Japan: Japan warms to heat-insulation paints

26 October 2012 08:47  [Source: ICB]

As Japan seeks to tackle environmental concerns, rising demand for heat-insulation paints has led the coatings sector to adopt a raft of new products and technologies


Environmentally friendly paints are in development for the automobile industry

Japan's paint and coating industry is increasingly focusing on environmental issues such as the urban heat island phenomenon, countermeasures to global warming and reduction of VOC (volatile organic compound) emissions.

Heat-insulation paints are seeing particular growth. These are applied to the roof or exterior walls of buildings and reflect infrared radiation, insulating the building from heat. Domestic paint and coating production fell from about 1.6m tonnes in 2010 to about 1.56m tonnes in 2011. However, annual shipments of heat-insulation paints from April 2010 to March 2011 exceeded 10,000 tonnes for the first time, says the Japan Paint Manufacturers Association (JPMA).

Ishihara Sangyo Kaisha produces alumina-coated rod-like titanium dioxide (TiO2) particles for heat-insulation paints. In the fourth quarter 2011, it started shipping samples of a new black pigment, calcium titanate with manganese solid solution, as a substitute for carbon black.

Sakai Chemical Industry, Japan's largest TiO2 manufacturer, is also focusing on heat-insulation paints. New products released last year have excellent weatherability, reflecting infrared and ultra-violet (UV) radiation efficiently.

Tayca Corp is promoting sales of rutile TiO2 with a particle size of about 1 micrometer (micron), more than three times the size of ordinary TiO2 particles. It has a high refractive index and is highly weather resistant, reflecting heat quite effectively.

The Japanese subsidiary of The Shepherd Color Company, which leads the world market for black heat-absorbing pigments, has substantial market shares for other colour pigments as well. The company launched a range of low-cost orange and chrome-free black pigments last year.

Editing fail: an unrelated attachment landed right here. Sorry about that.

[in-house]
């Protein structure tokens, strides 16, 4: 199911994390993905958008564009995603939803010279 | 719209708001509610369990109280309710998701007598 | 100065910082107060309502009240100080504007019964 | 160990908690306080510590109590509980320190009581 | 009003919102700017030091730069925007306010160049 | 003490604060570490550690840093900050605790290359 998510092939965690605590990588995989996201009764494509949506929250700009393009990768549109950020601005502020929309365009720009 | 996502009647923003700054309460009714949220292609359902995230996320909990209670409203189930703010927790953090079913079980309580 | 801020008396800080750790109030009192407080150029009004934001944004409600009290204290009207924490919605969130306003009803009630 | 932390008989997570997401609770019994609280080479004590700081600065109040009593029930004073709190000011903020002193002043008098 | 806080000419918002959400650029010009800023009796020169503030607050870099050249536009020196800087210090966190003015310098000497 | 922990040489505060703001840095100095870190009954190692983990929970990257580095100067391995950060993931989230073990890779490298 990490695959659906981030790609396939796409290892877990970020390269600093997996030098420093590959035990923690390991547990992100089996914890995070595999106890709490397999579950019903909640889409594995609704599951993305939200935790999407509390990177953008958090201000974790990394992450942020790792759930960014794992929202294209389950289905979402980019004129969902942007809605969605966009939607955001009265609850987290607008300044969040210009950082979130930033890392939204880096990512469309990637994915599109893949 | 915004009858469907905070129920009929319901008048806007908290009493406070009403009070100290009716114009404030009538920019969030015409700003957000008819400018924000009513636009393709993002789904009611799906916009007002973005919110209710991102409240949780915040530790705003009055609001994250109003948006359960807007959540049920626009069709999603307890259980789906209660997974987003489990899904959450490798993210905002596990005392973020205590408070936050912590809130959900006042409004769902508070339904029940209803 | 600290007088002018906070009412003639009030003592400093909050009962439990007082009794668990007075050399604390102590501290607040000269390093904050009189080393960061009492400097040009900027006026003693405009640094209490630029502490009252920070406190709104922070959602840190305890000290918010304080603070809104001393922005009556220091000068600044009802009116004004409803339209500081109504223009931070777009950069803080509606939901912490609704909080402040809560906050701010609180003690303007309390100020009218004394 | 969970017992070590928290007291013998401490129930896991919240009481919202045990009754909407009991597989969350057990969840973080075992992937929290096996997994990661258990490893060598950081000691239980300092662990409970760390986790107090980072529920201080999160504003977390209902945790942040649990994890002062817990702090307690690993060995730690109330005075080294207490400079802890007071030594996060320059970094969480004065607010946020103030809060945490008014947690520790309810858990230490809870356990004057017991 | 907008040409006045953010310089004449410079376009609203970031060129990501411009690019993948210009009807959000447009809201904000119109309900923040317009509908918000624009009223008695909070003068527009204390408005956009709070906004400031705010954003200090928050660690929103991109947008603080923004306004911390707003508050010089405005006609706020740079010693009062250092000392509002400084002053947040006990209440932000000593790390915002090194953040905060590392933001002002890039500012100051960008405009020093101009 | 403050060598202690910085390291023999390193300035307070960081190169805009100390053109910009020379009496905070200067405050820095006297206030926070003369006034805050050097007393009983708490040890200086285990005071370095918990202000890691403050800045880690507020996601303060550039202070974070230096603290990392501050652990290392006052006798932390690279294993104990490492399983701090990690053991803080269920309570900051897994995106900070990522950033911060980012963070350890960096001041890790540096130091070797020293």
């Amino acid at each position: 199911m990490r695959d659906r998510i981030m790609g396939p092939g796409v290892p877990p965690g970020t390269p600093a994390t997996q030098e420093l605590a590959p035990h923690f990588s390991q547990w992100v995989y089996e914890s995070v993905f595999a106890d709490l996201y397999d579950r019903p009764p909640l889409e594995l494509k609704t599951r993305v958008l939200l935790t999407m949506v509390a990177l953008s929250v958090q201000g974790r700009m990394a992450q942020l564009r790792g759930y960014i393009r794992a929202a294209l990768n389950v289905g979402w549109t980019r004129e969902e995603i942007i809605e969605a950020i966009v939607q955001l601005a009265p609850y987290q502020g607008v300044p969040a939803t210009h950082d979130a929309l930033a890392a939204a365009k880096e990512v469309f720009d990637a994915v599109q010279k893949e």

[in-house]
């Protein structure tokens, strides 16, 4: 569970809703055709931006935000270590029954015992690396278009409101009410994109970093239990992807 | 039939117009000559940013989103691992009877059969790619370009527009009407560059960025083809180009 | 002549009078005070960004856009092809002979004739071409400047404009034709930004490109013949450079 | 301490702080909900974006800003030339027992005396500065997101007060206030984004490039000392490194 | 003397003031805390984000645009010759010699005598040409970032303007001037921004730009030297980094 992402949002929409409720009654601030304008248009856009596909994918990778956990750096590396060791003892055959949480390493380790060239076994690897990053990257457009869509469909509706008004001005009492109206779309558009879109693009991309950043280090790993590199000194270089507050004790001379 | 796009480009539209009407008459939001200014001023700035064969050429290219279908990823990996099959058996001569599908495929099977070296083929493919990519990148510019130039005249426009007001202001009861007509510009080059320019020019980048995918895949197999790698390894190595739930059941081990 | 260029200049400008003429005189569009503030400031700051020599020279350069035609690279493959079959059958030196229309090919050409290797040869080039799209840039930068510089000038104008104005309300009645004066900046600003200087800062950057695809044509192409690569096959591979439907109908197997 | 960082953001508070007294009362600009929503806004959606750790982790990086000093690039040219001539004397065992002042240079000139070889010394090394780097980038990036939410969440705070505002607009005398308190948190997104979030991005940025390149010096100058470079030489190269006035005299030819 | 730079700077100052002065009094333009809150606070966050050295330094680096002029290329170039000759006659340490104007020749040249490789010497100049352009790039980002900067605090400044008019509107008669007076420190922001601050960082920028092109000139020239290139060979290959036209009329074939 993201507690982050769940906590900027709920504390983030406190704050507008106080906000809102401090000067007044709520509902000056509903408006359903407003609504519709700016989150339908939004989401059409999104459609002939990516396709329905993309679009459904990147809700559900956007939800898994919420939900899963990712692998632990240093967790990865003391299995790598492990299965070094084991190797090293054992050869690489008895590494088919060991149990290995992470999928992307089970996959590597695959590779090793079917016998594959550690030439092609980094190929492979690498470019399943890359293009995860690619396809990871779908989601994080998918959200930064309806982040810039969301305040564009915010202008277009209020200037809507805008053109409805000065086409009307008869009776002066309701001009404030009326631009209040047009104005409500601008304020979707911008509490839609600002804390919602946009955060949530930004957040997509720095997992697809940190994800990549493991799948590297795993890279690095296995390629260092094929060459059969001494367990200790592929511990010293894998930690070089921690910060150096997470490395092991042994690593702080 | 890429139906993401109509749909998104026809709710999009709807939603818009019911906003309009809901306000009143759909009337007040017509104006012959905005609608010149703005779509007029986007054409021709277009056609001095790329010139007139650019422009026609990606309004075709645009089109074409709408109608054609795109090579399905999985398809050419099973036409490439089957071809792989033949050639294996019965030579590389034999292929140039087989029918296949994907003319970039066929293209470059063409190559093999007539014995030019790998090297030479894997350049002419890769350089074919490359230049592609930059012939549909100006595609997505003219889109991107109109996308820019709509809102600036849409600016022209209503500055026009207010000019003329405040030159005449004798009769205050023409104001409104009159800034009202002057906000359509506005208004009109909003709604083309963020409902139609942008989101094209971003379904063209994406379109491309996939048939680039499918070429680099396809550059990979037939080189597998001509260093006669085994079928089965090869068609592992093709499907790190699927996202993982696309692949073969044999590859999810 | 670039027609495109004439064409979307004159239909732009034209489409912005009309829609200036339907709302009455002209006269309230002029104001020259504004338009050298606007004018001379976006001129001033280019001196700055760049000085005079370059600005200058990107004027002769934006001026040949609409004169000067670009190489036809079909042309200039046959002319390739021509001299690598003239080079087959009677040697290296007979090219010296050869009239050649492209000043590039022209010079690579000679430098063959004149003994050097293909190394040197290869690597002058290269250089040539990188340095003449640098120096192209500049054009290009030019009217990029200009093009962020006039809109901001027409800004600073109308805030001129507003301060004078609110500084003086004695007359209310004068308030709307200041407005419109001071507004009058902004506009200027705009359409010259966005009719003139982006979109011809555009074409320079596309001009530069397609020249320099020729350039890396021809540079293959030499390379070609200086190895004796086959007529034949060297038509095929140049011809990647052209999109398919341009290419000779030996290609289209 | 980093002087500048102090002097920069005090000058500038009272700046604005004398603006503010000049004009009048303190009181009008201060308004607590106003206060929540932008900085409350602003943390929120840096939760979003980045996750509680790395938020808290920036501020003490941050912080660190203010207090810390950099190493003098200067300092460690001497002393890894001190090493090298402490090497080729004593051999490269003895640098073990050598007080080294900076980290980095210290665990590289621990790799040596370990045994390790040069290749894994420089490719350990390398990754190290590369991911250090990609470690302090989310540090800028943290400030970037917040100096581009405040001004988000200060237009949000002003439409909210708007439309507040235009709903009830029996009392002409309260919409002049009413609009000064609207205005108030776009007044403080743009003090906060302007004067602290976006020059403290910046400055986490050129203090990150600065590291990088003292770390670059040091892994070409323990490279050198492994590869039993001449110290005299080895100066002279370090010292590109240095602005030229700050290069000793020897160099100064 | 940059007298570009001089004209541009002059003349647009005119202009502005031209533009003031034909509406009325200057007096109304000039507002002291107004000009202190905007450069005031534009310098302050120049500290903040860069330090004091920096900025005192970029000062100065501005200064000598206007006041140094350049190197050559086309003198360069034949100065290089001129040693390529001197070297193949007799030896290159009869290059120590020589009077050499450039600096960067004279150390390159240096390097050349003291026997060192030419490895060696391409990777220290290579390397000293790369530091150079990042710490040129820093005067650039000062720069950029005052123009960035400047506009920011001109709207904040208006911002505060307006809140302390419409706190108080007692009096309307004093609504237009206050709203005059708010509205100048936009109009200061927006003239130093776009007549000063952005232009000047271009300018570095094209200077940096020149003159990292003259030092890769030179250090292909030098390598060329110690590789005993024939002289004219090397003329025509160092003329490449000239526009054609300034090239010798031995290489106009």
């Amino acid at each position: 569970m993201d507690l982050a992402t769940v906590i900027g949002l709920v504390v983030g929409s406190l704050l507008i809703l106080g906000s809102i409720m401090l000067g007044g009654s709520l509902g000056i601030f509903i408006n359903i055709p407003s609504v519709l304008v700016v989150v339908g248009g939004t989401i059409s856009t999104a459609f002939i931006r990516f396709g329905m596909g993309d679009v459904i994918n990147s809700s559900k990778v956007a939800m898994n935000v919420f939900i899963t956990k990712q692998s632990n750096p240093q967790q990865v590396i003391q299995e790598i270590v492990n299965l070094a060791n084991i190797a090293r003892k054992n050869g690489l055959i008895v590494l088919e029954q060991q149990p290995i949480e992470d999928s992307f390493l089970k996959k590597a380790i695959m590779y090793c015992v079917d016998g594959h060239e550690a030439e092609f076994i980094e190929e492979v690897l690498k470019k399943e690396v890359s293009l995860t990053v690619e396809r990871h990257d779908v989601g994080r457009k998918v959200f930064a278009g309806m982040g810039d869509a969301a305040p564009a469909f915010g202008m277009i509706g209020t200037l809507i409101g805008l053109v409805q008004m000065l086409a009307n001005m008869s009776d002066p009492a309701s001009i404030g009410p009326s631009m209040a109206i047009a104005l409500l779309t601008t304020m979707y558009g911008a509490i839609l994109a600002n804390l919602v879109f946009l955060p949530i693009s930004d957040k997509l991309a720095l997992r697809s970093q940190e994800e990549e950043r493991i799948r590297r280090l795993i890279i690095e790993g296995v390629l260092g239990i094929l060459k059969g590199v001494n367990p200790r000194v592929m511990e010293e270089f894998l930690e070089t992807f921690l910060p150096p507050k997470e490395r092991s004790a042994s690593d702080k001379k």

Yamamoto Trading handles products released last year by Tokan Material Technology, including chrome oxide pigments, ferric oxide composite pigments and other composite pigments consisting of chrome oxide, ferric oxide and cobalt oxide, each of which is provided as an infrared radiation-reflecting material. The company also distributes other infrared radiation-reflecting materials; for example, Merck's proprietary mica coated with TiO2.

The automotive industry is increasingly environmentally conscious. Nissan Motor developed a new coating technology with a paint company and will be introducing it at its domestic car plants. The "3 Wet 1 Preheat" process uses water-based middle and base coatings and has a range of colours. Water-based coatings result in poor colour development if they are not preheated, so an additive is included to separate the middle coating, with the amount of resin adjusted in proportion to the pigment weight concentration (PWC) to improve the adhesion between the base and clear coatings.

In architectural paints, many paint makers are focusing on anti-corrosion water-borne zinc-rich paints. Nippon Paint, the second-largest paint and coating manufacturer in Japan, has developed water-based heavy-duty coatings along with resin in alkaline solution with a pH of 8.5 to prevent corrosion of the substrate and an additive that repels rain after coating.

Although powder coatings are environmentally promising, their share in the domestic market is low, but shipments were up by 3% year on year to 36,263 tonnes in 2011. In particular, demand for primid curing agents in powder coatings is increasing, according to an importer.

For more stories from Japan's chemical industry, read The Chemical Daily online

Author: Tetsuya Kobayashi

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